Getting the right information is crucial in health, but the presence of an infectious disease in a community has a way of fueling misinformation like wildfire. And in larger outbreaks, like the monkeypox outbreak of 2022 which is now officially aspreading false information can be dangerous.
Although monkeypox is not a new disease, there are aspects of this outbreak that set it apart from previous cases. With that, there are several things we know to be true about how this disease behaves overall.
These are some common monkeypox myths, debunked.
Myth: Only homosexuals are at risk for monkeypox
While it is true that the majority of people with monkeypox at present areanyone can get monkeypox, regardless of sexual orientation, age, gender, or any other demographic you can throw at the disease.
The reason this is primarily affecting gay men right now is because, in an unusual move, monkeypox is currently being spread primarily through sexual contact. Since people who have sex with men have physical contact or intimacy with other gay or bisexual men, the disease has so far been primarily detected and contained within this community.
But cases have been reported in other demographic groups, including women and children. Monkeypox can spread to anyone in close contact with someone infected with monkeypox, such as someone who lives with them. And health officials fear the shame could deter people from seeking the care they need, including treatments or vaccines if they are exposed. The misguided belief that only gay men can get monkeypox could also lead us to ignore the spread of the disease in other communities, which can make the outbreak harder to contain.
Myth: Monkeypox is easy to catch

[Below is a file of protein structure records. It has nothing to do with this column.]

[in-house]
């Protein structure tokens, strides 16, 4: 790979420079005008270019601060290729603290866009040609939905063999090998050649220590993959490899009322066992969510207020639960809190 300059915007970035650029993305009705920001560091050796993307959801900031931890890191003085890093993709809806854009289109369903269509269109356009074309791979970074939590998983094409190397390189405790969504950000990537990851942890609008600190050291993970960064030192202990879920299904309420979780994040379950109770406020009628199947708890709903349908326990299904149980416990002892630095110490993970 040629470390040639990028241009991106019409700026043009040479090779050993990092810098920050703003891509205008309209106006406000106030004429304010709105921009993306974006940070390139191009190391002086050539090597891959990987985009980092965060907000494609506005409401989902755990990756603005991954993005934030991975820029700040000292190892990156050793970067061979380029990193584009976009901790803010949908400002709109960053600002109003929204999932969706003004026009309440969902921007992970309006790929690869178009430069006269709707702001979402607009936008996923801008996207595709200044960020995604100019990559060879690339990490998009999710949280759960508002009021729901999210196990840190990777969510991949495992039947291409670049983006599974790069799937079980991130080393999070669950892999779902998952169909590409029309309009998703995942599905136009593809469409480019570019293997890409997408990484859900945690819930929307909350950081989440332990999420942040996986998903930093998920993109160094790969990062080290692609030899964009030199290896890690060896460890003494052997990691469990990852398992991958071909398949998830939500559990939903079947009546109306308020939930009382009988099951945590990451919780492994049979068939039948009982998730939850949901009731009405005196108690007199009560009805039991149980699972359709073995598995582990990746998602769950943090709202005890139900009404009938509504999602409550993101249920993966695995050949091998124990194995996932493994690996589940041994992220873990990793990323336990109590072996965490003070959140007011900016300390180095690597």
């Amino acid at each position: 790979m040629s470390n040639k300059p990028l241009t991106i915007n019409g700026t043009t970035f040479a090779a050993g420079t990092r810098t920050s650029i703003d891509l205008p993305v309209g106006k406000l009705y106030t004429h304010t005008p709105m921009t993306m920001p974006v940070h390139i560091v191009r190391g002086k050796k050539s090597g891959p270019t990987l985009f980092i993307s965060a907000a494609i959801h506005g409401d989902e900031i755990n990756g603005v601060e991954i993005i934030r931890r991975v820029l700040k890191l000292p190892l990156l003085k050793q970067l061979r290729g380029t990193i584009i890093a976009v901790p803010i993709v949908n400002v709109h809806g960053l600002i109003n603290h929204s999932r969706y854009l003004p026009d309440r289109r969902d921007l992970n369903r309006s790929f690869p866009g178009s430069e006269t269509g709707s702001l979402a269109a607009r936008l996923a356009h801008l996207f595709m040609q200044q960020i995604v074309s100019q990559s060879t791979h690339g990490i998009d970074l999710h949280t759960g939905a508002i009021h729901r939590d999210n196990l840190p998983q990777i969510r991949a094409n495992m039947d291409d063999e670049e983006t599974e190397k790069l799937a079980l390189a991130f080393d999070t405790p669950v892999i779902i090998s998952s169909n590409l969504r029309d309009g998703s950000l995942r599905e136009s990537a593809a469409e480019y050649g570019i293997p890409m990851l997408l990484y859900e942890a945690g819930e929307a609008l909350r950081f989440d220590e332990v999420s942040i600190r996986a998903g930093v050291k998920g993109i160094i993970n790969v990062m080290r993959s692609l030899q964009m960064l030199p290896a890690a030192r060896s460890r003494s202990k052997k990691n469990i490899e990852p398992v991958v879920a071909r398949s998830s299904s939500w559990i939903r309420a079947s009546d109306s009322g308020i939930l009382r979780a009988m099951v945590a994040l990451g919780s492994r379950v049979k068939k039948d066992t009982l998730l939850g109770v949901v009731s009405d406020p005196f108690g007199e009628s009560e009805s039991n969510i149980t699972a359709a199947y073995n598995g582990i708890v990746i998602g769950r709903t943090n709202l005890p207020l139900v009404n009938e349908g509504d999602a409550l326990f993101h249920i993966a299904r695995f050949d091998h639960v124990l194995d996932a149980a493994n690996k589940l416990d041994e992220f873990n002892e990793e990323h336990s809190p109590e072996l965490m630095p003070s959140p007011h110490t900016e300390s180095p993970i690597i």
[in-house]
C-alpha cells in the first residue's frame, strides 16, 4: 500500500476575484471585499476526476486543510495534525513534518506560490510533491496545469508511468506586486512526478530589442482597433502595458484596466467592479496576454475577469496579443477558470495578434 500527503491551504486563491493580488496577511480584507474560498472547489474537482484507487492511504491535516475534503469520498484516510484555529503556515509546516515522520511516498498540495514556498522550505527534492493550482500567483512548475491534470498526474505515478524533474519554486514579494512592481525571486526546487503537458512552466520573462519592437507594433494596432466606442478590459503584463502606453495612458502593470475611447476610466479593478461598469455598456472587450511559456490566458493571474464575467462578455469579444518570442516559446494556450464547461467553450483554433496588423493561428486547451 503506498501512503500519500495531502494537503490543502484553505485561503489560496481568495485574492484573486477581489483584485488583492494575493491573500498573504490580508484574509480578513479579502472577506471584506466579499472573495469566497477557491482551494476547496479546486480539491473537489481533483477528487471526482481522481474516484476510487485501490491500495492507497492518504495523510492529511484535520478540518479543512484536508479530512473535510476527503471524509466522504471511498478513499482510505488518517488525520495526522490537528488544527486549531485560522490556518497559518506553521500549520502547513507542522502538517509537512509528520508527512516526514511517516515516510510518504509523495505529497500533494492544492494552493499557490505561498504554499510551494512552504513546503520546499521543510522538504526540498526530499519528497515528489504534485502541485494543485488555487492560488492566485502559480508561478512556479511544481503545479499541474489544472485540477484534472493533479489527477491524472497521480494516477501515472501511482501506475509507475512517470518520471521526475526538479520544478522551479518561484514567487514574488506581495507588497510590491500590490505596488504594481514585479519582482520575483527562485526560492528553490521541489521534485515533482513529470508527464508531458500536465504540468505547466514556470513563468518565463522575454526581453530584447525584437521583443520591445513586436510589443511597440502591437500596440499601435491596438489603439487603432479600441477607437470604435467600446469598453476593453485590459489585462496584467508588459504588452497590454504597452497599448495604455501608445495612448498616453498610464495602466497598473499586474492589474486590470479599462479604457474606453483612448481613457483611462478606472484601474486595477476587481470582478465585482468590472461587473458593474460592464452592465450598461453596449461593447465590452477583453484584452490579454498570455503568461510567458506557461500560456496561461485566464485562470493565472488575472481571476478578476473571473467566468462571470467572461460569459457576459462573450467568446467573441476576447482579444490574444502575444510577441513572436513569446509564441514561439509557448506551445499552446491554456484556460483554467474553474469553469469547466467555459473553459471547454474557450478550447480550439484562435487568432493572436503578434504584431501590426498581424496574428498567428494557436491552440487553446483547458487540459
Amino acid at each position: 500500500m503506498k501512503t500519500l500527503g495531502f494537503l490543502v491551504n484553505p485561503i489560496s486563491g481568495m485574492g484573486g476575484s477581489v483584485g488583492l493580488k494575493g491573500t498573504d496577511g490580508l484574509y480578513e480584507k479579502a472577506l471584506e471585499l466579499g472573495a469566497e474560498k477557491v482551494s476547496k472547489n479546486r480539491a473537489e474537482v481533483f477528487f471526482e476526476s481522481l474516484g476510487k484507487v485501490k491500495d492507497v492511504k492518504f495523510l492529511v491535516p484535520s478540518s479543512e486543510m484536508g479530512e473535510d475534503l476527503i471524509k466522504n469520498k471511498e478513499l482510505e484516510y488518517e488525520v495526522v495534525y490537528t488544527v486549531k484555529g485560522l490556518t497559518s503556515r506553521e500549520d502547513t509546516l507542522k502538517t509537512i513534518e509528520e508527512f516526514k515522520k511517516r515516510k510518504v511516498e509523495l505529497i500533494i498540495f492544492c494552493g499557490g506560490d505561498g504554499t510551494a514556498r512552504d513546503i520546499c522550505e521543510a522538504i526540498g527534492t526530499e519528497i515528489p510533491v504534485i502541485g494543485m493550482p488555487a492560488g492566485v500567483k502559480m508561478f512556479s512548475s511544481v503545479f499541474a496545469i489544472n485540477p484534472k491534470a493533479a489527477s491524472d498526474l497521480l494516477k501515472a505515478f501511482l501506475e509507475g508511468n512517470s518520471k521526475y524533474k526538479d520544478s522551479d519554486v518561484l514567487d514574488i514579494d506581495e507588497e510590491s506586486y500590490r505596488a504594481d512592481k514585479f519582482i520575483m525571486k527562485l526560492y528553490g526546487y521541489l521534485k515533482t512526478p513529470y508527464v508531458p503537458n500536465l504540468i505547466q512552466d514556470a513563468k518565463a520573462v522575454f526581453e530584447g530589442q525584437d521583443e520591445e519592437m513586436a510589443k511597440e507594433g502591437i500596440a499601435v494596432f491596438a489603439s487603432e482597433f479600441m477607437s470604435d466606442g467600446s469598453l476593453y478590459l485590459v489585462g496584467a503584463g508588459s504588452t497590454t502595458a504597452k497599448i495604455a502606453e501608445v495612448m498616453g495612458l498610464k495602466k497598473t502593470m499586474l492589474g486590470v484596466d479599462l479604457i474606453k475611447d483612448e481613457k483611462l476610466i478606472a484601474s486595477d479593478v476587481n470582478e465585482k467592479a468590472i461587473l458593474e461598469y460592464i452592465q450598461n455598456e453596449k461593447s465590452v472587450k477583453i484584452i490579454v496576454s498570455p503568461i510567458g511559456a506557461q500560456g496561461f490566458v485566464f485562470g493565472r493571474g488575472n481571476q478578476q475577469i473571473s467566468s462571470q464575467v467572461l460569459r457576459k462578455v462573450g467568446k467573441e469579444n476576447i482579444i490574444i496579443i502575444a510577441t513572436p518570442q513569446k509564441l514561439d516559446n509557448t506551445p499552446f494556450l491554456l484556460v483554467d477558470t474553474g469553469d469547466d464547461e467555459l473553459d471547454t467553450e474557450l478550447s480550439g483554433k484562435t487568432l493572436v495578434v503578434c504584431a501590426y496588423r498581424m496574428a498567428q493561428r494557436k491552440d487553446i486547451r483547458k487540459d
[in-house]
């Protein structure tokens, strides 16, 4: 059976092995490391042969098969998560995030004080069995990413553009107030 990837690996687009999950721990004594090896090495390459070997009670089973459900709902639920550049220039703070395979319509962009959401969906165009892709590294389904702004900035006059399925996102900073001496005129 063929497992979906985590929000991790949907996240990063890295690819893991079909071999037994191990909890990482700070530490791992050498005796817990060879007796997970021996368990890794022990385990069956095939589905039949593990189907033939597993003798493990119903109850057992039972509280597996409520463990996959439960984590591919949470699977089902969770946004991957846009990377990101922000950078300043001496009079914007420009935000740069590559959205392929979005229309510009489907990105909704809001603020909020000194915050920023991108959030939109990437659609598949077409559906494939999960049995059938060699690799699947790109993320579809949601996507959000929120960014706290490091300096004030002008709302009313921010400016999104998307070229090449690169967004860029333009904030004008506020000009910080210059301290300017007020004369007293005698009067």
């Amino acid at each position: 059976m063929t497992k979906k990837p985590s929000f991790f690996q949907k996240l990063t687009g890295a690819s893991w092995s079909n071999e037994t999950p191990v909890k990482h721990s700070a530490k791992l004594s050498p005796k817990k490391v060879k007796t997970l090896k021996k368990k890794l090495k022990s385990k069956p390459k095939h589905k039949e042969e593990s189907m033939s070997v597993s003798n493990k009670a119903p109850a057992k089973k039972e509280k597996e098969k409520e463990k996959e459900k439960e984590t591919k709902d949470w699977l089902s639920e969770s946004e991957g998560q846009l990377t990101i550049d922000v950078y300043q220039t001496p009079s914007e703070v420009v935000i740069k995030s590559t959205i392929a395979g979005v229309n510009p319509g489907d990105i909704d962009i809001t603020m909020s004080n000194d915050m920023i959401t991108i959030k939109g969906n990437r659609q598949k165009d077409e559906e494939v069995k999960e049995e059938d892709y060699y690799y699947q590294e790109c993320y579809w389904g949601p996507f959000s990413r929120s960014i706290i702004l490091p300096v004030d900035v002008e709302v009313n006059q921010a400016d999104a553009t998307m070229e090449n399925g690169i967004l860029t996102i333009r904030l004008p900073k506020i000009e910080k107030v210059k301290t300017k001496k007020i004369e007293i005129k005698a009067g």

Unlike a respiratory virus that spreads relatively easily in a room full of people who aren’t touching each other (like COVID-19), monkeypox requires close physical Contact to spread. That is, someone usually has to be in direct contact with someone with symptoms of monkeypox to catch it, or in direct contact with their clothing or another fabric or surface affected by a monkeypox rash. Examples of people who could be exposed to monkeypox if you had it were your sex partner…or the roommate you share a towel with every day.
The virus that causes monkeypox can survive on surfaces, however, especially in dark, cool and low-humidity environments, according to the Centers for Disease Control and Prevention. For this reason, it could be theoretically possible that someone could catch monkeypox from a contaminated surface, but the current likelihood of this remains low. This could be part of the reason why the amount of virus the person is exposed to plays a role in their infection (sharing a bed every night for a week with someone with monkeypox would be much more exposed than touching an audience surface once, for example). According to the CDC, direct, skin-to-skin contact, including sexual contact, is the primary way people have been exposed to monkeypox during this outbreak.
“This is not a situation where if you run into someone in a grocery store, they’re at risk of contracting monkeypox,” said Dr. Jennifer McQuiston, associate director of the Centers’ Division of High-Consequence Pathogens and Pathologies. for Disease Control and Prevention. , said during a May briefing with the CDC.
Myth: Monkeypox is a new disease